From the encyclopedic obsessions of early cinema to Soviet kino-pravda, from cinéma-vérité to direct cinema and the Sensory Ethnography Lab, the ‘documentary mode’ defines itself by continuously re-relating a true original (reality) to its more or less defective copy (film). Even in their most self-conscious, refined or analytical variants, documentaries seem to remain faithful to an overall Platonic notion of mimesis. At the same time, reality itself undergoes a fundamental re-structuring – not only into ‘post-factual’ arbitrariness, but into promising plural, decentered, relational, multilayered, multi-species lifeworlds.
Against this background, the talk sets out to indicate some of the numerous positions that contemporary documentary might acquire between, or beyond, representing the real and reality’s spectacular flight from the grasp of the human. Drawing on philosophical models like the Leibnizian proposition of ‘possible worlds’ or Spinoza’s concept of ‘affection’, one might thus be able to sketch out documentary practices, consider formal approaches, take into account media technologies that do not so much aim at reproducing a fact as they become part of an event. Such an attempt also has political implications inasmuch as it undermines the authority of ‘realism’ (which is never objective but inevitably tailored to specific concepts of governance).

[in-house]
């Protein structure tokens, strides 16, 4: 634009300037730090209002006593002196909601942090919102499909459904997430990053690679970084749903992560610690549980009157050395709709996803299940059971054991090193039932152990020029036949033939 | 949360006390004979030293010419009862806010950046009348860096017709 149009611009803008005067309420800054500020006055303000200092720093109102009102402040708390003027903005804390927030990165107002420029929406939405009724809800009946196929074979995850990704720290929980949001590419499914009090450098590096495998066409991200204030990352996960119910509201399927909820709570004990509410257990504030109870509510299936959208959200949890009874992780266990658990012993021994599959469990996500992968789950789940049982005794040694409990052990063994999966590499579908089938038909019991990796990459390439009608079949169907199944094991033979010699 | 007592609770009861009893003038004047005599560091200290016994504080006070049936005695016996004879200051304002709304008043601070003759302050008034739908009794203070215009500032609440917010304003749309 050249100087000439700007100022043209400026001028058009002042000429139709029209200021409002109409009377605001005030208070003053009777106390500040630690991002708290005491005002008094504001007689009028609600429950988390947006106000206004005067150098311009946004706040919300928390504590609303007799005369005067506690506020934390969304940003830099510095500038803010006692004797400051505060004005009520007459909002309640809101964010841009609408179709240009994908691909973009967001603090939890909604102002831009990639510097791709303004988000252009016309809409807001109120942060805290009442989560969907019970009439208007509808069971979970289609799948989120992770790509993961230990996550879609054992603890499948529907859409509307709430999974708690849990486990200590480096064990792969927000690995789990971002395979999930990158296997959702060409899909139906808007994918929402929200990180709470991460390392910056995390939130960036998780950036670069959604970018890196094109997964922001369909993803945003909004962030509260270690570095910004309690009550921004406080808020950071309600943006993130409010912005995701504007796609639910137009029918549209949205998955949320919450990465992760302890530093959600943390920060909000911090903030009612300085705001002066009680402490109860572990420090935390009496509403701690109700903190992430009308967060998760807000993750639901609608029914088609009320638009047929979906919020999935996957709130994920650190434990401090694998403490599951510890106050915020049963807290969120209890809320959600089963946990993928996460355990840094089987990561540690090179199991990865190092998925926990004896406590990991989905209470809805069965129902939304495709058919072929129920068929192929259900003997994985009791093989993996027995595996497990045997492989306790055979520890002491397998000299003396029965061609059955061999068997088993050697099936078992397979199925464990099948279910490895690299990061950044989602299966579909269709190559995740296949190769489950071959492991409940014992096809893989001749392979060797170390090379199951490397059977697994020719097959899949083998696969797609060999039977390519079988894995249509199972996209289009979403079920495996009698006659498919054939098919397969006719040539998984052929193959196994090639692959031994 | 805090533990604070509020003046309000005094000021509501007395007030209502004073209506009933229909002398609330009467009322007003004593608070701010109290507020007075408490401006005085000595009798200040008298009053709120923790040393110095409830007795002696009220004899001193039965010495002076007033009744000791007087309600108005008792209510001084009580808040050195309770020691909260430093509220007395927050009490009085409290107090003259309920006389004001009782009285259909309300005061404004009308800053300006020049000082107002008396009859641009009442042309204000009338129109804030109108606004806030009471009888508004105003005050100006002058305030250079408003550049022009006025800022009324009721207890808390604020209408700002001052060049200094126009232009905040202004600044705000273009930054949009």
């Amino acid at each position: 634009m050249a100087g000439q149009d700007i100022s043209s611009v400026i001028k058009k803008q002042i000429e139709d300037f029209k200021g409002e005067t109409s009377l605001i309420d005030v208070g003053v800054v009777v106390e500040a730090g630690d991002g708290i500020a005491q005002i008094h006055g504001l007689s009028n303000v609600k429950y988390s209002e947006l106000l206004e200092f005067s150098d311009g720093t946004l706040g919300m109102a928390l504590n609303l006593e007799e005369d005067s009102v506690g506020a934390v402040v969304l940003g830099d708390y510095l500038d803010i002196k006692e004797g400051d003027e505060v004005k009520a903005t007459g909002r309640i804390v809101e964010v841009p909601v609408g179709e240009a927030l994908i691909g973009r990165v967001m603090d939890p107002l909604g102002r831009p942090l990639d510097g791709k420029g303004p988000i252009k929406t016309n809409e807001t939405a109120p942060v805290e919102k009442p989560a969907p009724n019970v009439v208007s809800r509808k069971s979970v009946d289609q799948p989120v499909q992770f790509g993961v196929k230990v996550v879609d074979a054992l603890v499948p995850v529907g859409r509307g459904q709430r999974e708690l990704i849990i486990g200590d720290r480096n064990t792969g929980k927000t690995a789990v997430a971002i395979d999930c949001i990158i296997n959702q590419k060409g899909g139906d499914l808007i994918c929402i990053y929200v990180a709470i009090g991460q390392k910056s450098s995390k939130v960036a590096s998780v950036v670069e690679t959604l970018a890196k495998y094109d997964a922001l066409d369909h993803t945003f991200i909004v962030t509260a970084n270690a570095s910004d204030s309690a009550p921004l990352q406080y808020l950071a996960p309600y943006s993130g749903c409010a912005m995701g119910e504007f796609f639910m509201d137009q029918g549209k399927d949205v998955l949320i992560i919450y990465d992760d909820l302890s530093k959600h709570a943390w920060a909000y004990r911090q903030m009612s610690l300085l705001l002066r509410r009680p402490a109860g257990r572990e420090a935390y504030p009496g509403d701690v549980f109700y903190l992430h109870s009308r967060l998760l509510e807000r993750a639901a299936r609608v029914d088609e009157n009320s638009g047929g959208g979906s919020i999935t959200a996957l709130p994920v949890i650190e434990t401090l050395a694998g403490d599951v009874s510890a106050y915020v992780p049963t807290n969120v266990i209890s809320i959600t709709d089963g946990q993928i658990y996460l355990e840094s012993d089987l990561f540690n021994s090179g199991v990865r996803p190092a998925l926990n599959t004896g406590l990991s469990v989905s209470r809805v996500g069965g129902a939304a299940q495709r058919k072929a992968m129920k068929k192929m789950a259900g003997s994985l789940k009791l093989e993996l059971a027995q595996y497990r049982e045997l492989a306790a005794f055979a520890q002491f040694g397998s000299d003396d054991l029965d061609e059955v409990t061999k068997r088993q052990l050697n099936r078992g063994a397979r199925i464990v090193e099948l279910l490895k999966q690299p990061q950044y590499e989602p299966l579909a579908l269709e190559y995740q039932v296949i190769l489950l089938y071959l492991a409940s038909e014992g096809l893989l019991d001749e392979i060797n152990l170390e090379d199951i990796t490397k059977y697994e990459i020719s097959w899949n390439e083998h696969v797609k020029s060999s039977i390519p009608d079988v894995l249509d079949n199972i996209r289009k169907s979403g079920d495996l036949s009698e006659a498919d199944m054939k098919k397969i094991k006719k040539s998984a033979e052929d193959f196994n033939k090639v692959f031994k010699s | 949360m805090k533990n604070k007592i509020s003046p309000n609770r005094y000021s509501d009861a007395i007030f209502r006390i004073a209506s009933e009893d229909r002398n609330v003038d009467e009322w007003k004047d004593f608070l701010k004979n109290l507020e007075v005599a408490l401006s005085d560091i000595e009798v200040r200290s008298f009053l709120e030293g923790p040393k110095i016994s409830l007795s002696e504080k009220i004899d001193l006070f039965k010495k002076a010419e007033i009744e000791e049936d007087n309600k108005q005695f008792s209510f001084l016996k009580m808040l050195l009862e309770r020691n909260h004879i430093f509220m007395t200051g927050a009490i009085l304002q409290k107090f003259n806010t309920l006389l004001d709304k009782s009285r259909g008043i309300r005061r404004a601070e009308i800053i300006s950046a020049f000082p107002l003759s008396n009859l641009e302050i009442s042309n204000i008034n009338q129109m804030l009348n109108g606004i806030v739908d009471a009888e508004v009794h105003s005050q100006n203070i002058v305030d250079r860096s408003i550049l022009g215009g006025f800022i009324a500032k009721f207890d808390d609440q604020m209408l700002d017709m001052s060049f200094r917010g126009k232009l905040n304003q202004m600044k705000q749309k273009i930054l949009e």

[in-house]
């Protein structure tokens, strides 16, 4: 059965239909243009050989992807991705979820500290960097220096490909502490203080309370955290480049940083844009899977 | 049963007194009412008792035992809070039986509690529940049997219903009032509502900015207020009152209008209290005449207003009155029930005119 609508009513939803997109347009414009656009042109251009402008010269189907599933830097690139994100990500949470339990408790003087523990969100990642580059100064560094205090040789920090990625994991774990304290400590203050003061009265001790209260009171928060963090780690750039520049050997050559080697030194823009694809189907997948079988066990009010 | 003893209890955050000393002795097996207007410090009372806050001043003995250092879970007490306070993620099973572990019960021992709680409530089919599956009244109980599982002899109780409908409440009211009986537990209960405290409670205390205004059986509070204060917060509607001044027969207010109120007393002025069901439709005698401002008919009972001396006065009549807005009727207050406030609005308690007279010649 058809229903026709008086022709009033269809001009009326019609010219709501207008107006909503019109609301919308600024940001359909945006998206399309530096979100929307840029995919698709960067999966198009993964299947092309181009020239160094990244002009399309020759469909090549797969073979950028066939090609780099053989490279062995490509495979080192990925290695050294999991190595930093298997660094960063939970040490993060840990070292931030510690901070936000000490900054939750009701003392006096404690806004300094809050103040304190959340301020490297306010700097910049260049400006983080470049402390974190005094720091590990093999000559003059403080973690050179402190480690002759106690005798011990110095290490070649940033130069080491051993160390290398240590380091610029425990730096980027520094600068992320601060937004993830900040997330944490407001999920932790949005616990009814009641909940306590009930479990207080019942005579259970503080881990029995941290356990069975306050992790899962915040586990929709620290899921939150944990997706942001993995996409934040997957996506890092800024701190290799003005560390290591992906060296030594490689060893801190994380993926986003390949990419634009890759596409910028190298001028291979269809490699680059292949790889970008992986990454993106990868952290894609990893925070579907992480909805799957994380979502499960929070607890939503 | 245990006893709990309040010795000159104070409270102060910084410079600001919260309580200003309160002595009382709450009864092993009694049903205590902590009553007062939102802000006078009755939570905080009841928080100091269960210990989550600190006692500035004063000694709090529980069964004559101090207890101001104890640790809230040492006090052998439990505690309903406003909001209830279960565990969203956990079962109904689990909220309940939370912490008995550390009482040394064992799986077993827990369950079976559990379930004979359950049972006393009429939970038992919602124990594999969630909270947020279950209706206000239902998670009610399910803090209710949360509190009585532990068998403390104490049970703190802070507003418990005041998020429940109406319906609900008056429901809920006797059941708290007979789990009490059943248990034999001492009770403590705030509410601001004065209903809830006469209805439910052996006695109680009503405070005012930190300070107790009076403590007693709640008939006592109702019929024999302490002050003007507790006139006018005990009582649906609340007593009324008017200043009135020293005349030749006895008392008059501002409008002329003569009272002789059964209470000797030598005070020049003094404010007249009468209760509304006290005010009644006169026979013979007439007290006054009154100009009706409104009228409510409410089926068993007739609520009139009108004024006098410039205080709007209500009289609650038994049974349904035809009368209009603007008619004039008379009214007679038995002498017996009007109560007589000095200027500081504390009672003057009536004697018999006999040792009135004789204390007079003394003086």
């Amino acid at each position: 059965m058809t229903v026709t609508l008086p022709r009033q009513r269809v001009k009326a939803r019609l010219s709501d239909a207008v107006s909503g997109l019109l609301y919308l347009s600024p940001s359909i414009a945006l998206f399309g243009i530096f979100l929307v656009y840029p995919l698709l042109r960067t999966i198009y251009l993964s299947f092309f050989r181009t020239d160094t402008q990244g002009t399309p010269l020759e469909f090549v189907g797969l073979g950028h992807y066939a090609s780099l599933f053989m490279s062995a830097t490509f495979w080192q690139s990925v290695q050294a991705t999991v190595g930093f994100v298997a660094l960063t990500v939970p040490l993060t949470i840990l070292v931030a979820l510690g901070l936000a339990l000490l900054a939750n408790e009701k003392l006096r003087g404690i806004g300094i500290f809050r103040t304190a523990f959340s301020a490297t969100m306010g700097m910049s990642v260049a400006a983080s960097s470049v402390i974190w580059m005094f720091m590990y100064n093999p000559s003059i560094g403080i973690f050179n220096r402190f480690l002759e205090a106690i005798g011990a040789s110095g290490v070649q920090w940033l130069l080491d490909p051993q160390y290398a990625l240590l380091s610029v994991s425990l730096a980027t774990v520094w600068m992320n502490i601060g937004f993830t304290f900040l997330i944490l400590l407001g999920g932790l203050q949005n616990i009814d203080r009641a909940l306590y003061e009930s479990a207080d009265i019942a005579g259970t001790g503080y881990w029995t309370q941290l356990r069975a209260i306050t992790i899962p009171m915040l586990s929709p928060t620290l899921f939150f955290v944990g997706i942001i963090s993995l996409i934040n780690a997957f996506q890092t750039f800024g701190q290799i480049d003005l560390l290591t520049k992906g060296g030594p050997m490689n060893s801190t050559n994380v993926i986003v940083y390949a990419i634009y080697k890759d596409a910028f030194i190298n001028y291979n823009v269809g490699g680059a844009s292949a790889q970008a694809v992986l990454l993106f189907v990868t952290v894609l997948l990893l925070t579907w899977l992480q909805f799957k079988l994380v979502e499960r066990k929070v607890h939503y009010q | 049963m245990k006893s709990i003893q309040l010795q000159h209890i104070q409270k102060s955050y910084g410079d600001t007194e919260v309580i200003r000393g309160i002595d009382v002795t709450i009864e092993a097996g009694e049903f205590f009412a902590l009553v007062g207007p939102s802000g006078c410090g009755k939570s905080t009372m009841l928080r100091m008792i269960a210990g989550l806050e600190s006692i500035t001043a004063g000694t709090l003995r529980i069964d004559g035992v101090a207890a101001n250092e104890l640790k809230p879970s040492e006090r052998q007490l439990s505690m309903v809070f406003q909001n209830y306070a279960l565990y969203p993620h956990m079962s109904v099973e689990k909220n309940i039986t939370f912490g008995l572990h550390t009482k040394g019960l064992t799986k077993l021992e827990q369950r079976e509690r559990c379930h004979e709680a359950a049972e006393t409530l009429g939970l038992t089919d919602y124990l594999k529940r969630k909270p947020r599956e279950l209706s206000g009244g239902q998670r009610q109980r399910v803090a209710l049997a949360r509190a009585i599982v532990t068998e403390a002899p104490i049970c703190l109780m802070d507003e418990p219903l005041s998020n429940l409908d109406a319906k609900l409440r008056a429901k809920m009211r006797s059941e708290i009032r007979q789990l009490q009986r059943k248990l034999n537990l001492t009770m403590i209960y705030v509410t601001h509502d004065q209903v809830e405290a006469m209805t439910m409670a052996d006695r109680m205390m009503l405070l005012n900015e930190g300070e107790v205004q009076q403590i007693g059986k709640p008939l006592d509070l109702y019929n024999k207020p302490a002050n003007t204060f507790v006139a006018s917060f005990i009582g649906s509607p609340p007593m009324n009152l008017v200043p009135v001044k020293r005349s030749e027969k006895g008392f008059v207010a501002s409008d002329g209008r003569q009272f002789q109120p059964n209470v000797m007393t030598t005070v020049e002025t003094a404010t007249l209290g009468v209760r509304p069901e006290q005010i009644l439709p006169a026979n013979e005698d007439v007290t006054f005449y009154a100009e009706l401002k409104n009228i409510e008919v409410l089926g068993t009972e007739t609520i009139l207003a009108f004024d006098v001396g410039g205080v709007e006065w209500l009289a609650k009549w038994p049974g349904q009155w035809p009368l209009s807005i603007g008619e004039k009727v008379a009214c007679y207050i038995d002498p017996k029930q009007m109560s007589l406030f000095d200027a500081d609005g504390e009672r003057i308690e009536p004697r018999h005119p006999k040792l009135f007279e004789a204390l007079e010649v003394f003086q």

Ulrich Meurer (www.ulrichmeurer.com) is visiting professor at CEU’s Visual Studies Platform and the BA Program in Culture, Politics and Society. After receiving his PhD in American and Media Studies at the University of Konstanz, he has been Assistant Professor at the Department of Comparative Literature at Leipzig and Associate Professor of Film Theory and History at the University of Vienna. In addition to grants and research stays – at the Hellenic Institute for Byzantine Studies in Venice, Princeton University, and MIT – he held visiting professorships at Vienna, Bochum, and Düsseldorf. He is the author of Topographies: Concepts of Space in Postmodern Literature and Film (in German), has edited several books on cinema cultures and published widely on the philosophy, archaeology, and politics of audiovisual media.